The oddest Likud primary ever may be symbolized today by the ballot box set up in Eilat's Neptune Hotel - for the convenience of the vacationing masses of party members.
Why just Eilat? Why not place a ballot box at Ben-Gurion Airport by the duty-free shops? Or by the entrance to a vacation club in Turkey? Not that it matters - Moshe Feiglin has already won.
The man who in Ariel Sharon's days was seen as an outlandish wacko managed to plunge the Likud into a frenzy. Because of him, the ballot boxes will be open until nearly midnight (at first they even considered holding a two-day election). Benjamin Netanyahu, who usually cuts back on interviews as befitting a candidate for prime minister, has been scurrying from one television and radio station to another, giving interviews and pleading with party members: go vote!
Netanyahu brought this on himself when he decided to have these elections at this time, and when he pushed Silvan Shalom out of the race instead of locking him in. As usual with Bibi, nothing comes easily to him. Even when he is about to be reelected as the Likud's candidate for prime minister with a convincing majority of some 70 percent, it involves suffering, panic and great fears.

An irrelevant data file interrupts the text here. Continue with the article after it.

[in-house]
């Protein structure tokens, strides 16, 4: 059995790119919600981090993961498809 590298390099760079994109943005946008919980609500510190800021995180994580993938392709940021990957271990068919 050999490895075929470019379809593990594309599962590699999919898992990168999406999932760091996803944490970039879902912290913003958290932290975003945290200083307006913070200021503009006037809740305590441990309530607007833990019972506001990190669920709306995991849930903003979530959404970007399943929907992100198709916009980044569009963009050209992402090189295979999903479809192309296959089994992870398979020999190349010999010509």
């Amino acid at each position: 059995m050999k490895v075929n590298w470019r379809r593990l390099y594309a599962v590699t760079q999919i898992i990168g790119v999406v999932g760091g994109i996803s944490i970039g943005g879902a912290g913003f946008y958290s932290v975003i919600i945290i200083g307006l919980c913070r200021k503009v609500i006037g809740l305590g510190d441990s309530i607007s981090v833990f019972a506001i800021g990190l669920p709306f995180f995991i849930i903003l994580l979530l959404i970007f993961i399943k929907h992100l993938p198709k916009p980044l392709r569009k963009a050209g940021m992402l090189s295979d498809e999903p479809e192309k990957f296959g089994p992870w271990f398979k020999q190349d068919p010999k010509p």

A low voter turnout today will boost Feiglin's strength far beyond his real support. If Feiglin gets 20 percent of the votes, the result could be portrayed as an embarrassing malfunction. If he gets 30 percent of the votes, it would brand the Likud as negative, reactionary, and delusional, which would play into the hands of its political rivals.
But this is not Netanyahu's main problem. What really worries him is that the Likud's Knesset members regard the "Feiglins" as a significant, organized faction that must be taken into account. In this case, the bunch of rebels - most of whom ended up outside the present Knesset - will raise its head. Likud Knesset candidates will begin to compete with each other for the most radical statements to curry favor with the Feiglin group as the Knesset election approaches. Incumbent MKs will propose right-wing legislation for the same reason.
This would go against Netanyahu's strategy of "centralizing" the Likud in readiness for general elections, to make the party attractive to the centrist voter. He can centralize all he likes, but with a rightist list as a liability, no one is going to buy his tainted goods.
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